Lying is still acceptable, even expected, if asked how you did, or where you were. Lying about the hatch is not as decorous, but tolerated. Lying about your residency is illegal when purchasing a license. Lying in the grass and taking a nap is one of life's great joys.
Never interrupt a lying fisherman.
Enjoy yourself, but not at the expense of someone else's enjoyment.
Catch and Release.
This fantastic article is from our website and written by friend, Agust Gudmundsson
Thursday, May 16, 2013
Saturday, May 11, 2013
Friday, May 10, 2013
|DATE: 05/13/2013||Knife River Flow: 188cfs||Sucker River Temp: ??°F|
|DATE: 05/09/2013||Knife River Flow: 827cfs||Sucker River Temp: ??°F|
|DATE: 05/06/2013||Knife River Flow: 724cfs||Sucker River Temp: ??°F|
|DATE: 04/29/2013||Knife River Flow: 1560cfs||Sucker River Temp: ??°F|
|Number Captured||Trap Closed 2013||Trap Closed 2013||Trap Opened||French River|
|DATE: 04/29/2013||Knife River Flow: 1560cfs||Sucker River Temp: ??°F|
|Number Captured||0||0||Sucker Gage|
|Total Captured||0||0||Not Operable 2013|
Trap Numbers are rolling in for 2013. Unfortunately we are still seeing residual fallout from the massive floods of 2012.
The floods in June of 2012 did a number on everything from the streams themselves, to knocking the Sucker Gage and Knife Trap out of commission. This makes our job at MS that much more difficult to provide you with the best information possible. It represents, more even more critically, a significant loss of fisheries data to the hard-working folks at the DNR. This impacts us at MS because the DNR is one of our most important and heavily relied upon information sources for raw data.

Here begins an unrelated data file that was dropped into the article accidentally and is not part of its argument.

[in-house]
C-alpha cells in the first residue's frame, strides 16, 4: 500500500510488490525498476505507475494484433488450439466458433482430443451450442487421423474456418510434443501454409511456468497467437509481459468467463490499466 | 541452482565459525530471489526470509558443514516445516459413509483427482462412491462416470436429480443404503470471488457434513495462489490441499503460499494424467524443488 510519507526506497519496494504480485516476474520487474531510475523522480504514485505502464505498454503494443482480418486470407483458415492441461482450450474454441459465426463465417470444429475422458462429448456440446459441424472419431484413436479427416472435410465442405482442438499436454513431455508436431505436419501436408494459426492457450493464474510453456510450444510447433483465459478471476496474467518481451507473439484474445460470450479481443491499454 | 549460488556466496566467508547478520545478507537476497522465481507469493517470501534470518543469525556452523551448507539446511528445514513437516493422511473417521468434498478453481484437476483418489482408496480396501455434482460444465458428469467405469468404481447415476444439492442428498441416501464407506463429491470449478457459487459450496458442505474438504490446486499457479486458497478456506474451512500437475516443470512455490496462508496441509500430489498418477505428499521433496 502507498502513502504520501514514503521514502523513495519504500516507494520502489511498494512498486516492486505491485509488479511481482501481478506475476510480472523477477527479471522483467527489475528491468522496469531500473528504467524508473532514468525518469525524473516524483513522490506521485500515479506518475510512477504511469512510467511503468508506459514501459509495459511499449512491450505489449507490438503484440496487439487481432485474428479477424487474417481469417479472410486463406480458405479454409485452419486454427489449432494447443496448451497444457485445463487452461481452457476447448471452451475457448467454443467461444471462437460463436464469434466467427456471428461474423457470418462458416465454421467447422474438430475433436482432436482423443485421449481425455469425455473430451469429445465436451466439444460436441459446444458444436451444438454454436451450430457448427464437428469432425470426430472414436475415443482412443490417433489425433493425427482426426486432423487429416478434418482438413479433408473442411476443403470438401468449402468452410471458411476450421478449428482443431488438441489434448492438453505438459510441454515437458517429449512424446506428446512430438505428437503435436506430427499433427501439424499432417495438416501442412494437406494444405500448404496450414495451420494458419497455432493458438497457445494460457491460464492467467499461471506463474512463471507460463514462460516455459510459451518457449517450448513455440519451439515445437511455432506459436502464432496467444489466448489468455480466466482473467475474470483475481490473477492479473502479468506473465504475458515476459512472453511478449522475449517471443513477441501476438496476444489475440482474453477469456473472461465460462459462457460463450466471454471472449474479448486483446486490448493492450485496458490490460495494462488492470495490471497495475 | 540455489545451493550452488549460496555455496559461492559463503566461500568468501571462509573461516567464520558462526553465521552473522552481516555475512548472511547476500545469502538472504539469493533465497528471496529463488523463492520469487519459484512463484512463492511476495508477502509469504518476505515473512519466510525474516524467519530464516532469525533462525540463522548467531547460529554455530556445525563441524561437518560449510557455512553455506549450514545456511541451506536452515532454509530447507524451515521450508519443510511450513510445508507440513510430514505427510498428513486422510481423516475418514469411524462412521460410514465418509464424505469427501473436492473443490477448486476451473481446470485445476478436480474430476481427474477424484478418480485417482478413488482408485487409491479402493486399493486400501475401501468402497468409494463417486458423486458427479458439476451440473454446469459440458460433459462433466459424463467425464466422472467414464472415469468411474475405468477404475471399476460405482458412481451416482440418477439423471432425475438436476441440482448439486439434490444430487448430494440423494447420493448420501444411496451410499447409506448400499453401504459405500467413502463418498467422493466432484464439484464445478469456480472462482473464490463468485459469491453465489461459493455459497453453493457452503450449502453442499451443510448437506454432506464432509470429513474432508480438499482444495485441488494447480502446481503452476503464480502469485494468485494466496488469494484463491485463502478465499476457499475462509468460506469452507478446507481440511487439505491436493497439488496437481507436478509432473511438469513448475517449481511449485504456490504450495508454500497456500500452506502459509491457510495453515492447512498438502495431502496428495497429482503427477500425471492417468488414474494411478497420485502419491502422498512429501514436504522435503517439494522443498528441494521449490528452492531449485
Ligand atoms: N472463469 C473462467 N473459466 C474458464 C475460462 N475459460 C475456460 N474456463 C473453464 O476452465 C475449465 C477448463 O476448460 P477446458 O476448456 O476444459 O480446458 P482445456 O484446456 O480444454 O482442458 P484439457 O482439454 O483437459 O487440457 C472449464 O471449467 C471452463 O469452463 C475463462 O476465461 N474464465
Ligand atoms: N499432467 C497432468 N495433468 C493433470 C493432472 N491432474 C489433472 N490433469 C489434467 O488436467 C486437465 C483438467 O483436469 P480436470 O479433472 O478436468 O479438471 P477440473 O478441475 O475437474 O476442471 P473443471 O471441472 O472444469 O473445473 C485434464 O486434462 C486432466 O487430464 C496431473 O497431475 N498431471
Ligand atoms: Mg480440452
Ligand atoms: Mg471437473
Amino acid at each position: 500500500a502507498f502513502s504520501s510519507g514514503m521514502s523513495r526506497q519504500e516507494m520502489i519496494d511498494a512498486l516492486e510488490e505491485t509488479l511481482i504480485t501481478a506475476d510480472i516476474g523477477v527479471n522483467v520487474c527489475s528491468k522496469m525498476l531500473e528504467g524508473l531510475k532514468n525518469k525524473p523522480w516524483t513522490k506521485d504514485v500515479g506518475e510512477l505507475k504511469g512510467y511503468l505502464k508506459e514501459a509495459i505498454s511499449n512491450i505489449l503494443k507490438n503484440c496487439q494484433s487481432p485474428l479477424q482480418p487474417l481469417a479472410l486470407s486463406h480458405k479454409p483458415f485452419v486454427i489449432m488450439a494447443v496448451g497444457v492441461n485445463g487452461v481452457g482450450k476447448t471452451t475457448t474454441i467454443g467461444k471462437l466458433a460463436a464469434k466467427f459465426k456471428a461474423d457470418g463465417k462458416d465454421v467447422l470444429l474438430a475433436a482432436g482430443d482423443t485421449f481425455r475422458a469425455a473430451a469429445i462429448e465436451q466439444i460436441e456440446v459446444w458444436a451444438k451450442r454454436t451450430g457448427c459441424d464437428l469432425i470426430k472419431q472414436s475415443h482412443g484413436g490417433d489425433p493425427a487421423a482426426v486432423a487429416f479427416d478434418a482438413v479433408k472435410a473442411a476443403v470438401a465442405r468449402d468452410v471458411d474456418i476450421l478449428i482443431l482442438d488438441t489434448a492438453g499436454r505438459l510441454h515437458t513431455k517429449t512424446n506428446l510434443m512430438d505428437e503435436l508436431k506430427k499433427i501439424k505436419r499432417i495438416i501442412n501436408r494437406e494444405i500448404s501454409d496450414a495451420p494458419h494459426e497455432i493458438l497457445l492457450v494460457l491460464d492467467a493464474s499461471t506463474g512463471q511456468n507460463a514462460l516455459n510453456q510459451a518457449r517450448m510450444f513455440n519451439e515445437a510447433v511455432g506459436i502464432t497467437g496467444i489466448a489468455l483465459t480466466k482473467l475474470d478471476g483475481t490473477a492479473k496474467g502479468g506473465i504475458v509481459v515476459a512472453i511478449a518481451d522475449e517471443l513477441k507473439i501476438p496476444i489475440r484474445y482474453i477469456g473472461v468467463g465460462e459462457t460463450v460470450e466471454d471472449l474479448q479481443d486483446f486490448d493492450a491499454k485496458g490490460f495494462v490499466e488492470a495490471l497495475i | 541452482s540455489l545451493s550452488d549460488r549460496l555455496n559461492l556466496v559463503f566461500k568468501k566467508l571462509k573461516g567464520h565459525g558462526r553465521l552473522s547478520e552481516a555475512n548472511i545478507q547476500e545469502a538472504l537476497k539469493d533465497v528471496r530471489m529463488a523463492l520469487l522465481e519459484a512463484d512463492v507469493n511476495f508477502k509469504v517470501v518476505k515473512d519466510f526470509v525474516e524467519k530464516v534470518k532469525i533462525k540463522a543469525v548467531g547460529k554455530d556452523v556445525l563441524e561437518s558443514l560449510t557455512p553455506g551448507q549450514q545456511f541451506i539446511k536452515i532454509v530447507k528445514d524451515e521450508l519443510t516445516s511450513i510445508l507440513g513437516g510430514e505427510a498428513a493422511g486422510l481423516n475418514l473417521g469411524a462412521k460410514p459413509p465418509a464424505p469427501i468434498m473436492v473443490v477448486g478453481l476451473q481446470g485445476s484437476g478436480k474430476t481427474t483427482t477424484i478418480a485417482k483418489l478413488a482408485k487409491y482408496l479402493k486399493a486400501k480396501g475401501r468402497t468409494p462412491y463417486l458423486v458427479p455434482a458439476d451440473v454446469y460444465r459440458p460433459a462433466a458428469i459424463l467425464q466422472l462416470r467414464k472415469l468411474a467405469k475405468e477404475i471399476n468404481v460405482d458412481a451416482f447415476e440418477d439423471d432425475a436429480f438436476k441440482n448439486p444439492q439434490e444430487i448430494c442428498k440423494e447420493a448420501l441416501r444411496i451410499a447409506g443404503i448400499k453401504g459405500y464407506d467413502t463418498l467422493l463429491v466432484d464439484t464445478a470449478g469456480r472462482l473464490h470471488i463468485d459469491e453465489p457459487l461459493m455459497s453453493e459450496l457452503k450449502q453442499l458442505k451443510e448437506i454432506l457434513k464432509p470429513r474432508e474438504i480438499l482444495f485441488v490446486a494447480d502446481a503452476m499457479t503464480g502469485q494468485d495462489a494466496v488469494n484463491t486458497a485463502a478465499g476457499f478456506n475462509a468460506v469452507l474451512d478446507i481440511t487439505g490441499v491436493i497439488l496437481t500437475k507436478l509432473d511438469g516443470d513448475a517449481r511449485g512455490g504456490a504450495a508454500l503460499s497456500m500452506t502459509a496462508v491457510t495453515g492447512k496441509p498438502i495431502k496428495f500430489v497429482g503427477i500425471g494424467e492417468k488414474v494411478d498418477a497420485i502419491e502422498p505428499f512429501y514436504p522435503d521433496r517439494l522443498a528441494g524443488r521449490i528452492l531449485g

At any rate we'll do what we can. We'll just have to get up, dust off and keep on movin' on. I'm still working on the DNR and MS creel data. I hope to have something for you soon.
Saturday, May 04, 2013
As time went on this area gathered snow and ice, and more snow and ice. The massive power of the great gitche gumee further increased the size of the sandbar by bulldozing more and more sand and gravel to the blockade. The combination of ice and gravel over the winter months was nothing short of impressive work by mother nature.
In the weeks and months that followed the original post of the sandbar picture back in October of 2012, there were many of you that expressed concerns about how this would affect the 2013 spring run. As we expected Mother nature took care of herself just fine.